The Regency period saw many books published for home educational use. Mary Shelley's father, the philosopher William Godwin, operated a publishing business and bookstore with his second wife, specializing in juvenile literature such as Charles and Mary Lamb's Tales from Shakespeare. Moralizing novels, some of which are quoted in this series, were judged safer for children than fantasies and fairy tales. In Traits of Nature, Young Christina Cleveland remarks to her cousin Adela, "fairy-tales are forbidden pleasures in all modern school-rooms. Mrs. Barbauld, and Mrs. Trimmer, and Miss Edgeworth, and a hundred others, have written good books for children, which have thrown poor Mother Goose, and the Arabian Nights, quite out of favour;—at least, with papas and mamas."
“'I have not been idle, if I must speak the truth,' [says Amelia]. 'One has so many things to learn, you know. I have gone on with my French and Italian of course, and I am beginning German. Then comes my drawing-master; he teaches me to paint flowers and shells, and to draw ruins and buildings, and to take views.' [She adds that he “begins” projects for her, which will then be passed off as her own work, of course.]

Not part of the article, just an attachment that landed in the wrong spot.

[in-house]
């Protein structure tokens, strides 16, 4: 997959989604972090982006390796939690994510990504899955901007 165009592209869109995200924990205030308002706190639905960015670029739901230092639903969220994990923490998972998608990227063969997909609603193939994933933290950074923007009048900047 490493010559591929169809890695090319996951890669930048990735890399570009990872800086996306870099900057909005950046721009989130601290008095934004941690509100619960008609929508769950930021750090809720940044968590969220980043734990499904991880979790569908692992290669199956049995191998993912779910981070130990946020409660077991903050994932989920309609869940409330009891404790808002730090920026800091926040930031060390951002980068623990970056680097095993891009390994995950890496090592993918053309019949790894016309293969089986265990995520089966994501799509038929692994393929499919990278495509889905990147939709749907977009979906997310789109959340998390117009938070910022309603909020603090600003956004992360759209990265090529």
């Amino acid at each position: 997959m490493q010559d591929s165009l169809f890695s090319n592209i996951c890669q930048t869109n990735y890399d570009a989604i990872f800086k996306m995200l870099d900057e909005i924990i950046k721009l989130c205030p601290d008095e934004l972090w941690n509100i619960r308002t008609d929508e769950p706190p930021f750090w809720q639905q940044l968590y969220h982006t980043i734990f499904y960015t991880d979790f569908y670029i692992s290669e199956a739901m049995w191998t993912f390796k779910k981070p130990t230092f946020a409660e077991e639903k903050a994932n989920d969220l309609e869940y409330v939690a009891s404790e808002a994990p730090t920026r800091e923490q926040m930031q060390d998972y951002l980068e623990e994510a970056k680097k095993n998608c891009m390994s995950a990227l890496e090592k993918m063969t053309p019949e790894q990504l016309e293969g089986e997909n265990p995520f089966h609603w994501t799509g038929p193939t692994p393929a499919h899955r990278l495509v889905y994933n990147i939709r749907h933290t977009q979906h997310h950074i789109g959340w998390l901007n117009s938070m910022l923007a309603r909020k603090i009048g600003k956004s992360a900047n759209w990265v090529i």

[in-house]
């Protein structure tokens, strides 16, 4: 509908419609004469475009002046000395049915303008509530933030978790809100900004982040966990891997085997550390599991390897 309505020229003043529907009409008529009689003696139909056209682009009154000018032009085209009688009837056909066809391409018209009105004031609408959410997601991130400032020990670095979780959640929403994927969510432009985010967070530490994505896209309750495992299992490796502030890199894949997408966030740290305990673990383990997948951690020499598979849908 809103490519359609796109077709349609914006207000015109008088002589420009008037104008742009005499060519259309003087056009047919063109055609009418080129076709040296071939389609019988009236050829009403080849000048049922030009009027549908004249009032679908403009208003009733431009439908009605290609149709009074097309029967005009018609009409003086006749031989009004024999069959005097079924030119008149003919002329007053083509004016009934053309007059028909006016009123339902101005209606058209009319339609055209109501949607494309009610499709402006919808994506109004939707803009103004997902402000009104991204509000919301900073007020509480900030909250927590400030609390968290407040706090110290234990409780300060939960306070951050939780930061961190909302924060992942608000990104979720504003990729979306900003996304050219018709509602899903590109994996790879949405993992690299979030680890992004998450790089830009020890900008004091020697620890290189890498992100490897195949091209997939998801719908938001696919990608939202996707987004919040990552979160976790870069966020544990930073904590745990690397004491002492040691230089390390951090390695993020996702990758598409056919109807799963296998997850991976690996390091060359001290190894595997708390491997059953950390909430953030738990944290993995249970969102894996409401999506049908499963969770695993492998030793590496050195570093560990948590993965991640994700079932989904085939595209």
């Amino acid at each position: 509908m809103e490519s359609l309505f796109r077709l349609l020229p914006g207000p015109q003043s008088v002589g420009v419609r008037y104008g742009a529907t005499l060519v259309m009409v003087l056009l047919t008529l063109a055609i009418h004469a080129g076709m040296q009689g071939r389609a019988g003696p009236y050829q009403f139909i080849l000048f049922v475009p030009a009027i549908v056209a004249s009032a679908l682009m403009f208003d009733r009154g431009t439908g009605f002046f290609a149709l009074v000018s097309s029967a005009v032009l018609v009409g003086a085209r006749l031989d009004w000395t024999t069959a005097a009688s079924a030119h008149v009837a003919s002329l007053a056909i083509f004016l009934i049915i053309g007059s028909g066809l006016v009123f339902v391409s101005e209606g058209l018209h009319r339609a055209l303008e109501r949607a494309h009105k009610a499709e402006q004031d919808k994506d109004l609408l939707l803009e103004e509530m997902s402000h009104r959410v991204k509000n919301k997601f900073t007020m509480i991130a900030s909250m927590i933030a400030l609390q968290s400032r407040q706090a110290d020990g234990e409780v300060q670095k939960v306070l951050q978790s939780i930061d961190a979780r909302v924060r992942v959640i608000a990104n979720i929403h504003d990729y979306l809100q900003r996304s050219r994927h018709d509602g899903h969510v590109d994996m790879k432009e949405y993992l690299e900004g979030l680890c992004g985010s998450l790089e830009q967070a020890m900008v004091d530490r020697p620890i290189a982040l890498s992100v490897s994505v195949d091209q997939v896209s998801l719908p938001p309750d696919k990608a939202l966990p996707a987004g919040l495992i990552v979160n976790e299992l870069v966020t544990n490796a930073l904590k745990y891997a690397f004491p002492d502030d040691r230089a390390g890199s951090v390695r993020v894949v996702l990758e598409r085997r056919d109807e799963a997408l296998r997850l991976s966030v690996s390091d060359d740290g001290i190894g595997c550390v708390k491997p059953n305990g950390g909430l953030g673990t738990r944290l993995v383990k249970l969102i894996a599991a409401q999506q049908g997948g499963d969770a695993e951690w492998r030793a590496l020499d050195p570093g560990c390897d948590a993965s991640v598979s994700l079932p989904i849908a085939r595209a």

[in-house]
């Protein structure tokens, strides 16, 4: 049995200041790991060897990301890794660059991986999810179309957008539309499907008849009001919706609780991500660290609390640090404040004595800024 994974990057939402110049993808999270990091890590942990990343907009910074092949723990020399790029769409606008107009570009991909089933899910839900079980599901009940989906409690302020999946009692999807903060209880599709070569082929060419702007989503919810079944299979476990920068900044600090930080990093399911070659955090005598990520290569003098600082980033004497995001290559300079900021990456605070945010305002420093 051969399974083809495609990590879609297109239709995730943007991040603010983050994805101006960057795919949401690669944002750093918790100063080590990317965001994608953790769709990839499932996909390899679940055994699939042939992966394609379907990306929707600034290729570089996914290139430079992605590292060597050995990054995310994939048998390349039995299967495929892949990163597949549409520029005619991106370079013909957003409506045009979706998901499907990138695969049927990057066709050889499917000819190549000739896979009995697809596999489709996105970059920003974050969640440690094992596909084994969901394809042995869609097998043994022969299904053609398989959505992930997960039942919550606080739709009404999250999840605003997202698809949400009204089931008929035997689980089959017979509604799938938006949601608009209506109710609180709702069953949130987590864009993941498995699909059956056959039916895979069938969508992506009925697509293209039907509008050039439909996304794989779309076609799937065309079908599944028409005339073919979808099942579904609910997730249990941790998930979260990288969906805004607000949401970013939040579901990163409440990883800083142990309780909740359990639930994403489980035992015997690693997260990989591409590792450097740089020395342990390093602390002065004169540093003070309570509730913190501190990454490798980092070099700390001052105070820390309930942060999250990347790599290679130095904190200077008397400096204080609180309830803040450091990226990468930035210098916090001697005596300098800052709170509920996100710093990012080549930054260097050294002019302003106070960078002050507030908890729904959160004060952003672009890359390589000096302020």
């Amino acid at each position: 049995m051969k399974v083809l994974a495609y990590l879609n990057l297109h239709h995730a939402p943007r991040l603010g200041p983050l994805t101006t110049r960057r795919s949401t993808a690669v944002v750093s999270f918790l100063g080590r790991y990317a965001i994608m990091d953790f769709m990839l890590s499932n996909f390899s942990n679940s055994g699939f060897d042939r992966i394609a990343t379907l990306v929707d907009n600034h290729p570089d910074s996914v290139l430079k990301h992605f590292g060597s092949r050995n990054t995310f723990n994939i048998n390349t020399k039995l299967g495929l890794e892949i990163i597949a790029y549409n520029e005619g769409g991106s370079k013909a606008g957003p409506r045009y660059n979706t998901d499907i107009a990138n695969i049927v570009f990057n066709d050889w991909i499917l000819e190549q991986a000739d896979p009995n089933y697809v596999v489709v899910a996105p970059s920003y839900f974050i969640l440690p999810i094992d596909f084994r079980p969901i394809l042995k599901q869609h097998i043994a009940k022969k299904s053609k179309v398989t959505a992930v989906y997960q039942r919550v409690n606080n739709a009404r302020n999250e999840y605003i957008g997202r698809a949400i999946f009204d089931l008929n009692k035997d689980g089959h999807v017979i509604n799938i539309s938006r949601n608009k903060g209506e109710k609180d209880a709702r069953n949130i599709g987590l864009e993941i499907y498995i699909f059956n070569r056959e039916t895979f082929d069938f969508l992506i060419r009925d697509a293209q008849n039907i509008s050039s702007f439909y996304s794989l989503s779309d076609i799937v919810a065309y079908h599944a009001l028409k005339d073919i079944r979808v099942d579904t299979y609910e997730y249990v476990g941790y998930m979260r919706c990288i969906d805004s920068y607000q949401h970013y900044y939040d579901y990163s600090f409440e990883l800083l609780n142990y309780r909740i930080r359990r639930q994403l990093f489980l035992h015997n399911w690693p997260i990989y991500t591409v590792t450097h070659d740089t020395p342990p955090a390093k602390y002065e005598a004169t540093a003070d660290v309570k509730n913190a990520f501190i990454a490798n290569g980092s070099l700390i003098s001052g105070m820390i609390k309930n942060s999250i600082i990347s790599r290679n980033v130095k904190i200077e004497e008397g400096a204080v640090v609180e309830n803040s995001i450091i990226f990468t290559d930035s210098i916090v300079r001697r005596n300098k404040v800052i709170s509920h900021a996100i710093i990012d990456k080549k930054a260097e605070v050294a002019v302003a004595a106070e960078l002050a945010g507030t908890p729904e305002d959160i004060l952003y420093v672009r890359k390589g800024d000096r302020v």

'And then,' pursued the young prattle, 'I learn varnishing, and gilding, and japaning. And next winter I shall learn modelling, and etching, and mezzotinto and aquatints…Then I have a dancing-master, who teaches me the Scotch and Irish steps, and another who teachers me attitudes, and I shall soon learn the waltz… Then I have a singing-master, and another who teaches me the harp, and another for the piano-forte. And what little time I can spare from these principal things, I give by odd minutes to ancient and modern history, and geography, and astronomy, and grammar, and botany. Then I attend lectures on chemistry, and experimental philosophy, for as I am not yet come out, I have not much to do in the evening… as soon as I come out, I shall give it all up, except music and dancing.'
All this time Lucilla sat listening with a smile, behind the complacency of which she tried to conceal her astonishment.”
This leads us, of course, to a discussion of "accomplishments."
Jane Austen and her contemporaries also used the word "information" as we use it today. "Miss Bertram could now speak with decided information of what she had known nothing about when Mr. Rushworth had asked her opinion; and her spirits were in as happy a flutter as vanity and pride could furnish, when they drove up to the spacious stone steps before the principal entrance."
Jean-Jacques Rousseau may hold an important place in the history of pedagogical theory, but he himself had no experience with children. As Paul Johnson relates in Intellectuals, "it comes as a sickening shock to discover what Rousseau did to his own children." Rousseau abandoned each of his five children by his common-law wife at a foundling home, where he knew they would most likely die of malnutrition, disease or neglect. "How could I achieve the tranquility of mind necessary for my work, [if] my garret [were] filled with domestic cares and the noise of children?"
Fanny Price's brother John and his friend Prudence pay a visit to the Juvenile Library in A Different Kind of Woman, the third volume of my Mansfield Trilogy. Click here for more about my novels.